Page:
Quantification of primary amine groups available for subsequent biofunctionalization of polymer surfaces.

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DOIResolve DOI: http://doi.org/10.1021/bc200259c
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Journal titleBioconjugate Chemistry
Pages16901699; # of pages: 10
AbstractBiocompatible polymers are commonly functionalized with specific moieties such as amino groups to modify their surface properties and/or to attach bioactive compounds. A reliable method is usually required to characterize amino group surface densities. In this study, aminated polyethylene terephthalate (PET) films were generated via an aminolysis reaction involving either ethylenediamine molecules (EtDA), in order to vary easily the amino group density on PET surfaces, or 25 kDa polyvinylamine (PVAm) as an alternative reagent preventing bulk damages resulting from the aminolysis reaction. Among commonly used dyes for amino group quantification, Orange II and Coomassie Brillant Blue (CBB) were selected to quantify the extent of amine grafting resulting from these derivatization procedures. Rapid and convenient colorimetric assays were compared to surface atomic compositions obtained from X-ray photoelectron spectroscopy (XPS) measurements. Orange II was found to be the most appropriate dye for quantifying primary amine groups in a reliable and specific way. Due to its unique negative charge and low steric hindrance compared to CBB, the Orange II dye was very sensitive and provided reliable quantification over a wide range of amino group surface densities (ca. 5 to at least 200 pmol/mm2). In order to further validate the use of the Orange II dye for amino group quantification, a heterobifunctional linker reacting with amino groups was then grafted on modified PET surfaces. Interestingly, the good correlation between the densities of adsorbed Orange II and covalently grafted linkers suggests that the Orange II method is a relevant, reliable, easy, and inexpensive method to predict the amount of amino groups available for subsequent functionalization of polymer surfaces.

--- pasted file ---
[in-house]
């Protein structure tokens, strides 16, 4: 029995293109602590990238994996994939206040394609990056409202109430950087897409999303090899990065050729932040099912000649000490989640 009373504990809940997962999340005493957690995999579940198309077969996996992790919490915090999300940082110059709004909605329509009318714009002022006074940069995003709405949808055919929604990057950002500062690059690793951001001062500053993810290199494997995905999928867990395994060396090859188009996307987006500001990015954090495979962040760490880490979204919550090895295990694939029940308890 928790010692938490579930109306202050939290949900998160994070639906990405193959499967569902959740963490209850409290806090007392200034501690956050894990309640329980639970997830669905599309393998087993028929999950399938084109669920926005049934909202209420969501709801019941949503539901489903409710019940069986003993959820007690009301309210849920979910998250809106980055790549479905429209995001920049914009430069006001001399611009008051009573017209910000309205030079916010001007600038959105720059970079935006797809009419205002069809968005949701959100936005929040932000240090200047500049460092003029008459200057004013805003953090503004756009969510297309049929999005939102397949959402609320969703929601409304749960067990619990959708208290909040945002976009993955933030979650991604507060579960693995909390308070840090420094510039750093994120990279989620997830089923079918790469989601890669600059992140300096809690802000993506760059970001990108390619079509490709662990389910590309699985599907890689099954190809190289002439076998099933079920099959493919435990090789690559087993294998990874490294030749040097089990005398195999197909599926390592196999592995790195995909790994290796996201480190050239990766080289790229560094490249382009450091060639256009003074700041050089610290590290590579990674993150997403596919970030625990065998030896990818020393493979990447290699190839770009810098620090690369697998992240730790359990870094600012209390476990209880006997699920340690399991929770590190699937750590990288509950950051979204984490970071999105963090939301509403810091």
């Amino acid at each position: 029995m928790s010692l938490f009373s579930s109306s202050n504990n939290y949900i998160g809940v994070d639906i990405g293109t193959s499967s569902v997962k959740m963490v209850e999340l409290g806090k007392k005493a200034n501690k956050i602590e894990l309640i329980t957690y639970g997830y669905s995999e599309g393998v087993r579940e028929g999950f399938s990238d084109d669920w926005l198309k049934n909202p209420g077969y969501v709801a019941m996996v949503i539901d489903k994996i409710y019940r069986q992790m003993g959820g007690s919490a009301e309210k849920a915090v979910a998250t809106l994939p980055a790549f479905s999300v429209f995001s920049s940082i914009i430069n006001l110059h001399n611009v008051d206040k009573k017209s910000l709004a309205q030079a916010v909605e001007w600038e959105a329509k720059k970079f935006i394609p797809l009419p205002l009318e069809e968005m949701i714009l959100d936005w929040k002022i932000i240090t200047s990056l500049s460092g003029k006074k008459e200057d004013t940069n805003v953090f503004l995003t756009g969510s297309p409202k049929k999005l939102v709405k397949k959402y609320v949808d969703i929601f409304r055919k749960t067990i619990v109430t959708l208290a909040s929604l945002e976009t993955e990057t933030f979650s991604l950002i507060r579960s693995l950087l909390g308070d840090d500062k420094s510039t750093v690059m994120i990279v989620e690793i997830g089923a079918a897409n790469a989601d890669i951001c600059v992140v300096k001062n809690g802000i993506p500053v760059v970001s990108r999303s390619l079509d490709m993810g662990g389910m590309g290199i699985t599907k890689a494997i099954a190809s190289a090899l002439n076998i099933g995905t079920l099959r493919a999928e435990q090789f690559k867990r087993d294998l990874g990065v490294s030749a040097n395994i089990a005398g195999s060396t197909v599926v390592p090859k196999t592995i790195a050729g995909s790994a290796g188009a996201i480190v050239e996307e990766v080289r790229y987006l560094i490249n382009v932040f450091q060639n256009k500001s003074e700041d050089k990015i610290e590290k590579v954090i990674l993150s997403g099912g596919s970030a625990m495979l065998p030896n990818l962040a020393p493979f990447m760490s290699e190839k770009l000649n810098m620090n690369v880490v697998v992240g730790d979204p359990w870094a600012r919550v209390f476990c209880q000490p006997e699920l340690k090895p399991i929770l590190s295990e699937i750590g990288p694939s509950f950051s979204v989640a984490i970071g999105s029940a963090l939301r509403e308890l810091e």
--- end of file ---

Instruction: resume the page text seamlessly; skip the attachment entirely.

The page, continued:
Publication date
AffiliationNRC Industrial Materials Institute; National Research Council Canada
Peer reviewedYes
NRC number54235
NPARC number18843741
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Record identifier4aa218f2-8020-4446-968d-d1c6a91afca8
Record created2011-11-01
Record modified2016-05-09
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